Despite pushback from some in the scientific community, one researcher at Harvard University is moving forward with the idea that the first interstellar object ever discovered is actually a piece of alien technology.
In his new book, "Extraterrestrial: The First Sign of Intelligent Life Beyond Earth," Avi Loeb, the chair of Harvard’s department of astronomy, makes the case that 'Oumuamua "was a piece of advanced technology created by a distant alien civilization," according to a statement released by the book's publisher, Houghton Mifflin Harcourt.
The mysterious object was first discovered in October 2017 but is unlike anything researchers had ever seen before due to its shape as well as its dry surface. It was no longer observable by telescopes as of January 2018, as it hurtled through the solar system on its way back to interstellar space.
'Oumuamua, which means "pathfinder" or "scout" in Hawaiian, was first classified as an asteroid when it was spotted traveling at 196,000 mph but has recently been found more akin to a comet.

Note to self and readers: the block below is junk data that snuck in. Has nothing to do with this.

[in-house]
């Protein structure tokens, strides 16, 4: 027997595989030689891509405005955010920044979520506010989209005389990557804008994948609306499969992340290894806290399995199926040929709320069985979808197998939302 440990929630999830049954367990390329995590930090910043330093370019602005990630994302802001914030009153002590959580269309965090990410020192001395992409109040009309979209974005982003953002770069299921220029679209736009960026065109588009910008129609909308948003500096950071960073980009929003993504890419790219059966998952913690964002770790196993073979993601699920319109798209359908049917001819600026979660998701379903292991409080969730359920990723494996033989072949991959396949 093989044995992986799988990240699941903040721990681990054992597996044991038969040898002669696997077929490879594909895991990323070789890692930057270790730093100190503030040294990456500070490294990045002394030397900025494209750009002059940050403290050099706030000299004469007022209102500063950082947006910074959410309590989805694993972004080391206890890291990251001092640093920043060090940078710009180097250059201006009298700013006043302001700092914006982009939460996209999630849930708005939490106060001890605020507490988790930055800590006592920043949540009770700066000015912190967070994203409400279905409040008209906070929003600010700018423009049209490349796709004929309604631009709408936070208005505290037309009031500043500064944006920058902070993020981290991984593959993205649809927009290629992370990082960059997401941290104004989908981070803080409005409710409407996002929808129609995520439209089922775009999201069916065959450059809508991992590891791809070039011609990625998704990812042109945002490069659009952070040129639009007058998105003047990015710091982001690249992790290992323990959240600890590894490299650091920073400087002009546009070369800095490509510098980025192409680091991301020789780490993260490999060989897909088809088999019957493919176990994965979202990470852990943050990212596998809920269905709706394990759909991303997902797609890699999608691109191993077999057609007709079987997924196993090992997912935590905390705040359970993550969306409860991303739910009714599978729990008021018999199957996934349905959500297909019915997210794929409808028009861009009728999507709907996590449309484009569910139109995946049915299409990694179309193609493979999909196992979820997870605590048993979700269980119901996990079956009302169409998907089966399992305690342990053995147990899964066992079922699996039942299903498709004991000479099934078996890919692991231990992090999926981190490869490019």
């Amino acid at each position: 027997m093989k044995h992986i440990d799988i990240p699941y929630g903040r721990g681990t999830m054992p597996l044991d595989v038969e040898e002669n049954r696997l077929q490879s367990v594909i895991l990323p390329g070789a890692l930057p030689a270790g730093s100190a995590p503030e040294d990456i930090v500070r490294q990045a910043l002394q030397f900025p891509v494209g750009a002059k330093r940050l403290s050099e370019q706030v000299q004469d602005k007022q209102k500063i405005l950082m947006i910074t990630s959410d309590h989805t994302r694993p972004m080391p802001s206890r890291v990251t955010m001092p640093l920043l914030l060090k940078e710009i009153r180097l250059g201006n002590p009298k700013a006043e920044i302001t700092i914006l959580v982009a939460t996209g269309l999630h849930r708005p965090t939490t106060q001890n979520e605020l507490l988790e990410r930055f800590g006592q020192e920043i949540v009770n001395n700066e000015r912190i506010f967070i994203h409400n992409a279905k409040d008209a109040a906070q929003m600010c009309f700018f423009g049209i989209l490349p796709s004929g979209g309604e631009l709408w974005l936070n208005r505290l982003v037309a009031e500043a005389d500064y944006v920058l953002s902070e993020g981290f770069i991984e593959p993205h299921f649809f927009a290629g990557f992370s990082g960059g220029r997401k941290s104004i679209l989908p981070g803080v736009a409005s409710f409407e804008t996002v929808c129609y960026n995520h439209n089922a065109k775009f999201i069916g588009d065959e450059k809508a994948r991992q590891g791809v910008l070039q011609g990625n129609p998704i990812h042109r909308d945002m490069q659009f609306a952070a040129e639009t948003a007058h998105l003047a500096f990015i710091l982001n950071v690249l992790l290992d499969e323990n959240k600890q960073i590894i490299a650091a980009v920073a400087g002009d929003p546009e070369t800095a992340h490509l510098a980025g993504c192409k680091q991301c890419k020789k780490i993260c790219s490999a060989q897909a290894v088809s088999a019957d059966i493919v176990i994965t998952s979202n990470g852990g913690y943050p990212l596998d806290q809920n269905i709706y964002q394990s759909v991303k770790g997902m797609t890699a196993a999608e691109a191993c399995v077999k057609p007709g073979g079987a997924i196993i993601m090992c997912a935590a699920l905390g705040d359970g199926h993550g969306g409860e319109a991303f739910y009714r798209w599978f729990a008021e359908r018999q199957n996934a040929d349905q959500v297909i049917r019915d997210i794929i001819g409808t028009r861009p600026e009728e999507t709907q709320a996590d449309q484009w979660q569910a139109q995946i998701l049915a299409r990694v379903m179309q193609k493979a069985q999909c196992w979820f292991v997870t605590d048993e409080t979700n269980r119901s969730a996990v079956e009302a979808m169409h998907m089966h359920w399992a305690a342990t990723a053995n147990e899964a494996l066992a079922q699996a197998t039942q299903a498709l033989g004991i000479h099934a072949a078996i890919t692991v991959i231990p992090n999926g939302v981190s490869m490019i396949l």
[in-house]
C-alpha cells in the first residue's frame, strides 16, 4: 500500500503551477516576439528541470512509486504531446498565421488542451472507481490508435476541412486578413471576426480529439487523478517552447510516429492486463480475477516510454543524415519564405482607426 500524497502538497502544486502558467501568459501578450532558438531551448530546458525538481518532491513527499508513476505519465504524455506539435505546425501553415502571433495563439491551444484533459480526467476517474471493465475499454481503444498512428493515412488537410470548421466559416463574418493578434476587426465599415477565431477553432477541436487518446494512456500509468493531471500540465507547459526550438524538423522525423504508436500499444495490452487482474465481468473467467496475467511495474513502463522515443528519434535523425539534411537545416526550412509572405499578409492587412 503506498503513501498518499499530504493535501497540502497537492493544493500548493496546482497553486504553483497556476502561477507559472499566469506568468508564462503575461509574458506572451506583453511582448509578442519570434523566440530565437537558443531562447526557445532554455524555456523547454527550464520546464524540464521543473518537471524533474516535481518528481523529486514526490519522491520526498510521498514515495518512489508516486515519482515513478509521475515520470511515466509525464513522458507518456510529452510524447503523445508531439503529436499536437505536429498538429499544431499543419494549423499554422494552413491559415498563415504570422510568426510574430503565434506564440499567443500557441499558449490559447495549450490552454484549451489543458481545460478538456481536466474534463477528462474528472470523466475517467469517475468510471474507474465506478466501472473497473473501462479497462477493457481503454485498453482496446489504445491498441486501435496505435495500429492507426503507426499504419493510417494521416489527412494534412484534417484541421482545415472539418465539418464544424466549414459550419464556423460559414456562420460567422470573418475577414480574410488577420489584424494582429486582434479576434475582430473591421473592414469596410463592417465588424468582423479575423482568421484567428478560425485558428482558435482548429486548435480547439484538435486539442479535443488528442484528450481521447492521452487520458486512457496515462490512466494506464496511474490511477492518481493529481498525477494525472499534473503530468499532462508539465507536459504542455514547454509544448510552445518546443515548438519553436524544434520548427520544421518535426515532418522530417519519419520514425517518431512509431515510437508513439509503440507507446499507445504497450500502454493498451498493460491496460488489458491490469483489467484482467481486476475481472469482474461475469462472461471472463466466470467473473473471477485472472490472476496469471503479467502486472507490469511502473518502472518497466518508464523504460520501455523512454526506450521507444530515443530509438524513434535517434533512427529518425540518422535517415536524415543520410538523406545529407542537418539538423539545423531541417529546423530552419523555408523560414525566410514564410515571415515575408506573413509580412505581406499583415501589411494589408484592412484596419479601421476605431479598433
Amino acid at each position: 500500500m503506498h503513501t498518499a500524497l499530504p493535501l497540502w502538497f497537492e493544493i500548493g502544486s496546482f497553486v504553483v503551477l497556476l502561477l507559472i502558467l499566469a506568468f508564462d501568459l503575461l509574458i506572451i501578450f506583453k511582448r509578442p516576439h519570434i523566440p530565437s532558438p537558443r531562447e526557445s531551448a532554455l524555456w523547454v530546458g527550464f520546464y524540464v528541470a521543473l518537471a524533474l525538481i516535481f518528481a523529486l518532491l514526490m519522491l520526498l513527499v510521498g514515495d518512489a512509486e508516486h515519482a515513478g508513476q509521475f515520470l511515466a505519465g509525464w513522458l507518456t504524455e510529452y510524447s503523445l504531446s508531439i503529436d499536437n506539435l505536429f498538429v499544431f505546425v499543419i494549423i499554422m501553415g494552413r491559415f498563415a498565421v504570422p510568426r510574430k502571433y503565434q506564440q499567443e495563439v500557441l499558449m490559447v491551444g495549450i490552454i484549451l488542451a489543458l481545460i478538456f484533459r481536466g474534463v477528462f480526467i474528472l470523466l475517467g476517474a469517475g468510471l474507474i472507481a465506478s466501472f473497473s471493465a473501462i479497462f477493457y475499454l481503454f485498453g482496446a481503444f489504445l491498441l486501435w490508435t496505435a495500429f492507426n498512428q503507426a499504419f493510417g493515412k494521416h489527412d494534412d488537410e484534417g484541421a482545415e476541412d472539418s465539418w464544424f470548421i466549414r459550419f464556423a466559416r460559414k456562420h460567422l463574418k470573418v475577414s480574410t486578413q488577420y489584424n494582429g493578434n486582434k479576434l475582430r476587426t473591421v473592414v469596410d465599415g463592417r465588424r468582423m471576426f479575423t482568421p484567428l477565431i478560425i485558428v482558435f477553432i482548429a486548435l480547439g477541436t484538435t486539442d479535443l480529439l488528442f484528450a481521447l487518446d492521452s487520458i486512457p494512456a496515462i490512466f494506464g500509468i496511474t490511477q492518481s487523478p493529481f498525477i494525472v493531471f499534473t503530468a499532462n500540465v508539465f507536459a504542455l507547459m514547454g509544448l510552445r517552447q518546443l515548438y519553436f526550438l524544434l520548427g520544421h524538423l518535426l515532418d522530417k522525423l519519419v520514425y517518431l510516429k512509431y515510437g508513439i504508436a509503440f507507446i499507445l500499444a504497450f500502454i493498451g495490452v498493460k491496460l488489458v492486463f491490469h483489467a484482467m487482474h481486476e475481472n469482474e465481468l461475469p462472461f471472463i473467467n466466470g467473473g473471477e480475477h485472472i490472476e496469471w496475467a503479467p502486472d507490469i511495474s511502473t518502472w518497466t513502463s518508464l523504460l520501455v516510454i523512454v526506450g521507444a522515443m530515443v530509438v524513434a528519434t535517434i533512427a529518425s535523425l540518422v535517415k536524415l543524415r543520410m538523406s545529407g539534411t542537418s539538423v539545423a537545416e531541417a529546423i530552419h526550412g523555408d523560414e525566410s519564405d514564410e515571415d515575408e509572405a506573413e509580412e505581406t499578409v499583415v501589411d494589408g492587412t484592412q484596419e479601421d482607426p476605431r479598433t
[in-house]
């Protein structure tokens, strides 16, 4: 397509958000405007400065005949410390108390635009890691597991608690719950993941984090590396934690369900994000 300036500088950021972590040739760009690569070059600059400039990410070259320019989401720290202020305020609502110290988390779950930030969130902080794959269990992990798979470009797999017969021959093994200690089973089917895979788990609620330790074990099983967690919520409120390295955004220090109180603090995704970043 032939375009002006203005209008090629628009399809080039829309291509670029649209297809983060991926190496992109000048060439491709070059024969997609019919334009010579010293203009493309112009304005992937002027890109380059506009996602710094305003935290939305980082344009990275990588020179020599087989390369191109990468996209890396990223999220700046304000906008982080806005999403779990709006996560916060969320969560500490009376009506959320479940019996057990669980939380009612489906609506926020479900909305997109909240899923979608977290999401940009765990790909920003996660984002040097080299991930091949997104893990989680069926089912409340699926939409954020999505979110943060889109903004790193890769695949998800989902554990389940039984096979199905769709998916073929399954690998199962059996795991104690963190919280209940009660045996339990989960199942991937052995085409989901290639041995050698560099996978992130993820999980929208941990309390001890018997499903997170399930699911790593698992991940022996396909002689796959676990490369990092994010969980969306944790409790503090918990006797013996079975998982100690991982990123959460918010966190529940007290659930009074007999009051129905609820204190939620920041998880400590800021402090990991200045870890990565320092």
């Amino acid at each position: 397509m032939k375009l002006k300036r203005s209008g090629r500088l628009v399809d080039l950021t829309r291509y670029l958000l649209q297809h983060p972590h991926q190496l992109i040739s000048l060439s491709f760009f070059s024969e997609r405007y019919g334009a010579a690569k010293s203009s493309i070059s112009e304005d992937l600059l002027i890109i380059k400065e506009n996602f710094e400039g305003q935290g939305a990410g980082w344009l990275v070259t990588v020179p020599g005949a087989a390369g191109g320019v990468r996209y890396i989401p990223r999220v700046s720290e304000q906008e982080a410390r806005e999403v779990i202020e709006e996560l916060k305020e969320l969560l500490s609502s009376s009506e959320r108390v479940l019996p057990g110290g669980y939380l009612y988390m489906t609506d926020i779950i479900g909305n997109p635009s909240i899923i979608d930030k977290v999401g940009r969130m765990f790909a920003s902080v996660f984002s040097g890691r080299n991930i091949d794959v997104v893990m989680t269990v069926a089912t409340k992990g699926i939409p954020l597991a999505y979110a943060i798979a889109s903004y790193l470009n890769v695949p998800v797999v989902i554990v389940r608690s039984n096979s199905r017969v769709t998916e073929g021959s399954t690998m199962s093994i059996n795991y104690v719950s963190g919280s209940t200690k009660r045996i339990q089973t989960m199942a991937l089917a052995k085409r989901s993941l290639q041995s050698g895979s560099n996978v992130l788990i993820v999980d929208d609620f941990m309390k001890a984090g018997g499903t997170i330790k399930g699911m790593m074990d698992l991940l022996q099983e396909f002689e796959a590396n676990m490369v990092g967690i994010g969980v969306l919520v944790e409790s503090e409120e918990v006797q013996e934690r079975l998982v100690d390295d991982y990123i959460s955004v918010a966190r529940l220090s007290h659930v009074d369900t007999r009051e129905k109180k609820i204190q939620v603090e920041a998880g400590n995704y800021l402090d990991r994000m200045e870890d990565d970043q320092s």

The place of origin of the 900-foot-long, cigar-shaped ‘Oumuamua is still a mystery. Some have suggested it could have come from the giant molecular cloud (GMC) W51, 17,000 light-years from Earth.
Others have theorized that it is a comet or an asteroid, while others have suggested it's comprised of hydrogen ice, something almost unheard of in science. In August, Loeb co-authored a paper that challenged the idea 'Oumuamua is made of hydrogen ice.
For now, Loeb, who first published a study in November 2018 that suggested ‘Oumuamua could be "a lightsail of artificial origin," is pressing on with the idea that it came from another intelligent civilization.
"The excess push away from the sun — that was the thing that broke the camel’s back," Loeb said in an interview with the New York Post.
Loeb added that his theory has caused some controversy in the scientific community but noted that there are those who "do not want to discuss the possibility that there are other civilizations out there. They believe we are special and unique. I think it’s a prejudice that should be abandoned."
In November 2018, the researcher who discovered 'Oumuamua, Canadian physicist and astronomer Robert Weryk, said the idea it was from another civilization was just "wild speculation."
The mystery about its exact nature deepened in late 2018, when NASA said it had been looking in 'Ouamumua's direction for two months but did not originally see it.
A second interstellar object, Comet 2I/Borisov, was discovered in August 2019.